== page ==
A lot of the pressure we experience during the festive season can be found in our thought patterns or learned responses. Thoughts of how things should be and comparison to ideals or others can be harmful. If we tune into the present moment (no pun intended) and observe our true experience in the moment, we may find that we are able to enjoy the season more than previously. If something does go wrong – the turkey is dry, you couldn’t get that last minute gift because it had sold out – you can use mindfulness techniques to bring yourself back to the moment instead of getting caught in unhelpful negative thought patterns.
Tips to move mindfully through the festive season
A mindful queueing experience: You can’t avoid them, there are queues in shops, in supermarkets and on the roads this time of year. Every year we know it will happen the closer we get the Christmas, but every year we find ourselves frustrated, tense, irritated and sometimes infuriated with the constant waiting. Battling against the flow of life is a great source of stress for us. If we catch ourselves as frustration arises and instead of letting it take hold, we bring ourselves to our immediate experience of the moment. No judgment, no likes or dislikes, just observation. What does impatience feel like? Where is it held in the body? Try to feel it rather than think about it with the usual ‘why is this taking so long?’ ‘I should have joined the other queue’. You will notice almost straight away that tension eases out of your body and impatience gives way to patience naturally.
3 minute breathing space: When things get really testing (either during the build-up to Christmas day or during a family gathering for example) we often say things we regret or experience anger with ourselves or others. When we feel that a situation is getting too difficult, we can take 3 very effective steps to transform the moment mindfully.
- If you feel anger, impatience or frustration arising, catch it as soon as you are able and stop yourself from speaking or acting negatively. If you need to remove yourself from a situation, you can do so.
- Ground yourself in the moment by tuning into your breath. If you are agitated, try taking long slow breaths for a few minutes to give yourself space.
- Pay attention to what you are experiencing. Try to feel it in the body instead of listening to your thoughts about a situation or person. Bring your awareness back to the moment and your direct experience of it. Try to bring awareness to how a situation affects everybody, rather than just you.
Reclaim time: We always run out of time at Christmas. Not enough time to finish the shopping, wrap the gifts, visit friends and family, finish things off at work before the break. The constant rushing and pressure to ‘people please’ often leaves us more tired after the Christmas holiday than before it. This year, make a little time for yourself. The pressure we feel is often self-applied, so take a load off. It doesn’t have to be extravagant, but a little mindful self-care can go a long way. Take a walk outside and take in all that nature has to offer this season. Take a long bath with some essential oils. Read a new book. Find opportunities to bring yourself and your experience back into the present moment as often as possible instead of living in an imagined future or re-living a past event.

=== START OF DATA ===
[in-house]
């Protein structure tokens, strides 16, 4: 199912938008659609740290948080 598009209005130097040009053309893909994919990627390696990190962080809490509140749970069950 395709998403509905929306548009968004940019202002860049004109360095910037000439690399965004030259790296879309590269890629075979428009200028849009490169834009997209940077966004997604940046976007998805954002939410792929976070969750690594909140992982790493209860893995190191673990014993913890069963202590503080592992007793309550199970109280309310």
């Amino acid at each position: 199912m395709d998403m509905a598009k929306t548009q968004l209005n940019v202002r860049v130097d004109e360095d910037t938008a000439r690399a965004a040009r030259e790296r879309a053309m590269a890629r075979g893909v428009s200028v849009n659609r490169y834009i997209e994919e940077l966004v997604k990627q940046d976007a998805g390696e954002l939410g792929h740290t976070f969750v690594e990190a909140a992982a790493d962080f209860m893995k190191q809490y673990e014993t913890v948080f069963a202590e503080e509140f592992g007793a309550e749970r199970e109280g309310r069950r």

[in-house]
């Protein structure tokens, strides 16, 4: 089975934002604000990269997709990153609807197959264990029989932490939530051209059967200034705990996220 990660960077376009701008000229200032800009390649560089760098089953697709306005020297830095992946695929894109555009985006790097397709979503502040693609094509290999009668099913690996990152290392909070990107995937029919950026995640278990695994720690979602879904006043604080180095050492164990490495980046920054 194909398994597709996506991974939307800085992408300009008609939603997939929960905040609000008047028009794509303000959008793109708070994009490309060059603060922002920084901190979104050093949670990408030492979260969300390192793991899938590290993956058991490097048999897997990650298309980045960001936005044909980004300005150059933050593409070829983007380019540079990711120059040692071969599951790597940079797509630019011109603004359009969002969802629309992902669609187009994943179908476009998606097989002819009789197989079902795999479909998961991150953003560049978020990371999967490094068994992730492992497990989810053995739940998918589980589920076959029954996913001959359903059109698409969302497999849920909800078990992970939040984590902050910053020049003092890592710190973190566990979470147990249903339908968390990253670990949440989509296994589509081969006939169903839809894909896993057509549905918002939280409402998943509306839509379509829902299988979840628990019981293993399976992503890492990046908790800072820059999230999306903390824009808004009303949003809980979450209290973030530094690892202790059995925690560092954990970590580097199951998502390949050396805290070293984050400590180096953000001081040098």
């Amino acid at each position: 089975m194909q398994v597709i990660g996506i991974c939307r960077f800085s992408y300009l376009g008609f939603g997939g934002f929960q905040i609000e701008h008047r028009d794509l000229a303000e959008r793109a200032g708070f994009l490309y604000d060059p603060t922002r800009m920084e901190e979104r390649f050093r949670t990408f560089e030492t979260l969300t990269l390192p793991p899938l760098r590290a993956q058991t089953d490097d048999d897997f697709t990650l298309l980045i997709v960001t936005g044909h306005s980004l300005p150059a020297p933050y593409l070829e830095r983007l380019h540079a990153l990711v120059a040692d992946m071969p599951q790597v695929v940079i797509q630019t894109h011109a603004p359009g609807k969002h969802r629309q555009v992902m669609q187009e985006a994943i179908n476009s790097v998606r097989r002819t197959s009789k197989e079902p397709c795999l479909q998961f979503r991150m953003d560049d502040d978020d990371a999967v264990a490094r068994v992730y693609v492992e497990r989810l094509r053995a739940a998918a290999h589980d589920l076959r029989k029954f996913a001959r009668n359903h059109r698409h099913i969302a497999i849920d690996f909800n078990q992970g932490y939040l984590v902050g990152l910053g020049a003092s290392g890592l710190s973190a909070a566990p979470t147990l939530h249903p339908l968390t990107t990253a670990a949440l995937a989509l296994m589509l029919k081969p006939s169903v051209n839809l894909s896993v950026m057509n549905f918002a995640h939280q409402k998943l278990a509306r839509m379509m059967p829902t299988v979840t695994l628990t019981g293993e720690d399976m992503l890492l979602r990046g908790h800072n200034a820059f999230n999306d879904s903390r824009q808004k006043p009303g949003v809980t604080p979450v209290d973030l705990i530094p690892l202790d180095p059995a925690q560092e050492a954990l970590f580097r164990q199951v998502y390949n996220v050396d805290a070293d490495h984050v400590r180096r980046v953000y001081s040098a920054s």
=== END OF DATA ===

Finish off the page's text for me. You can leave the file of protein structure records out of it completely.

Christmas is the perfect time to practice gratitude; not just for the gifts given and received, but for all the fortunate things we experience in life that often get swamped by thoughts of how life should be or what we should have achieved ‘by now’. Take a few moments each day to list the things you are grateful for…I bet that list is much longer than your Christmas wish list.
The changing of the seasons from summer to autumn is a favourite time of year for many. The turning leaves and the activity of wildlife can be a feast for the eyes if we get the opportunity to go outside. It may also signal the onset of SAD for many, from the darker mornings and evenings and less time to appreciate the daylight.
One way to improve mood and cultivate mindfulness, which can help through the darker months, is to practice mindful walking. Taking the time to tune into our bodies and our environment can bring a new appreciation for the colder months and can lift the mood enormously.
Mindful walking doesn’t mean taking a hike through the countryside however. It can be practised anywhere; in nature, during the commute or even indoors.
So what is it?
Mindful walking can take many forms but largely falls into one of two categories (or a mixture of both): body awareness and environment awareness. To practice body awareness, we can move with the breath, observing the natural breathing pattern or tuning the breath into each step taken. With environmental awareness, we move steadily but turn our attention to our sensory experience of the environment. What we can see, hear, smell, feel etc. The important thing to remember, mindful walking is not about travelling from A to B, it’s not about getting somewhere. It’s about fully experiencing the present moment through the action of walking.
How to do it
- Start walking at a slow and steady pace. Try to match your steps to your breathing but keep the breathing pattern natural rather than extending the breaths.
- You can hold your hands and arms where they are comfortable – at your sides, behind your back, wherever you like
- Get used to this pace as you walk around your garden, around your house or along the street – wherever you choose
- Start to bring your awareness to the feeling of your feet touching the ground. The contact points at various moments of each step. Notice how your arms move. Notice the sway of your hips and your balance as your step from one foot to another. Notice how you hold your head and shift your gaze as you walk.
- If you get distracted, gently bring your attention back to the awareness of your body in motion